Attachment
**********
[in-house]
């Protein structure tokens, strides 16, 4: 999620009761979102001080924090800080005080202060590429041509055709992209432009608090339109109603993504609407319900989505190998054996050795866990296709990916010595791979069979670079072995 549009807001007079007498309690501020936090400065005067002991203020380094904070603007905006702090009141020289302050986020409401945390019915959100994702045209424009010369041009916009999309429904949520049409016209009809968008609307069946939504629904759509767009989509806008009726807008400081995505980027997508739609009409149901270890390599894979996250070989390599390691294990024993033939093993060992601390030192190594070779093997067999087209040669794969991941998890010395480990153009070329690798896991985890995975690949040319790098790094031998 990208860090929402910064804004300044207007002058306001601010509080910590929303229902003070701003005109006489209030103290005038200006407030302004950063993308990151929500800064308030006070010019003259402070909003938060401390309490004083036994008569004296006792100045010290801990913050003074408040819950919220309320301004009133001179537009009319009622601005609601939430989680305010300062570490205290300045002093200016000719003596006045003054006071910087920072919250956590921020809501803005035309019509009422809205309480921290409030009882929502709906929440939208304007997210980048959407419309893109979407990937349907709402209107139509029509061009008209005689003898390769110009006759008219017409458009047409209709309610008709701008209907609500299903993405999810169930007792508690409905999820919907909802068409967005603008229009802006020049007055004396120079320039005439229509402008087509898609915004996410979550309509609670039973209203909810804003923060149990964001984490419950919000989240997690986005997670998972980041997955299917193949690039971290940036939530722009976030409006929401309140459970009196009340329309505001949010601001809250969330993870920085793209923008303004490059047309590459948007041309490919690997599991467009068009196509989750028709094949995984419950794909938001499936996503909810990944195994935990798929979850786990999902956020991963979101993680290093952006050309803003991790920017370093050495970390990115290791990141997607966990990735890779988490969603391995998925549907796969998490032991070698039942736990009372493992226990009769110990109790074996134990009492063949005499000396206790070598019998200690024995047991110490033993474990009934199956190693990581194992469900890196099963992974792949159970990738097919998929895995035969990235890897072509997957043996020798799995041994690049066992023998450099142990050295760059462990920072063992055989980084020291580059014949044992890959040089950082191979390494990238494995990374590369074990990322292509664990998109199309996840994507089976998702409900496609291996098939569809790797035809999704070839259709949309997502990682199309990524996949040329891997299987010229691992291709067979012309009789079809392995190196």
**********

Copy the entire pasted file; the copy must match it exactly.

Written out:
[in-house]
């Protein structure tokens, strides 16, 4: 999620009761979102001080924090800080005080202060590429041509055709992209432009608090339109109603993504609407319900989505190998054996050795866990296709990916010595791979069979670079072995 549009807001007079007498309690501020936090400065005067002991203020380094904070603007905006702090009141020289302050986020409401945390019915959100994702045209424009010369041009916009999309429904949520049409016209009809968008609307069946939504629904759509767009989509806008009726807008400081995505980027997508739609009409149901270890390599894979996250070989390599390691294990024993033939093993060992601390030192190594070779093997067999087209040669794969991941998890010395480990153009070329690798896991985890995975690949040319790098790094031998 990208860090929402910064804004300044207007002058306001601010509080910590929303229902003070701003005109006489209030103290005038200006407030302004950063993308990151929500800064308030006070010019003259402070909003938060401390309490004083036994008569004296006792100045010290801990913050003074408040819950919220309320301004009133001179537009009319009622601005609601939430989680305010300062570490205290300045002093200016000719003596006045003054006071910087920072919250956590921020809501803005035309019509009422809205309480921290409030009882929502709906929440939208304007997210980048959407419309893109979407990937349907709402209107139509029509061009008209005689003898390769110009006759008219017409458009047409209709309610008709701008209907609500299903993405999810169930007792508690409905999820919907909802068409967005603008229009802006020049007055004396120079320039005439229509402008087509898609915004996410979550309509609670039973209203909810804003923060149990964001984490419950919000989240997690986005997670998972980041997955299917193949690039971290940036939530722009976030409006929401309140459970009196009340329309505001949010601001809250969330993870920085793209923008303004490059047309590459948007041309490919690997599991467009068009196509989750028709094949995984419950794909938001499936996503909810990944195994935990798929979850786990999902956020991963979101993680290093952006050309803003991790920017370093050495970390990115290791990141997607966990990735890779988490969603391995998925549907796969998490032991070698039942736990009372493992226990009769110990109790074996134990009492063949005499000396206790070598019998200690024995047991110490033993474990009934199956190693990581194992469900890196099963992974792949159970990738097919998929895995035969990235890897072509997957043996020798799995041994690049066992023998450099142990050295760059462990920072063992055989980084020291580059014949044992890959040089950082191979390494990238494995990374590369074990990322292509664990998109199309996840994507089976998702409900496609291996098939569809790797035809999704070839259709949309997502990682199309990524996949040329891997299987010229691992291709067979012309009789079809392995190196």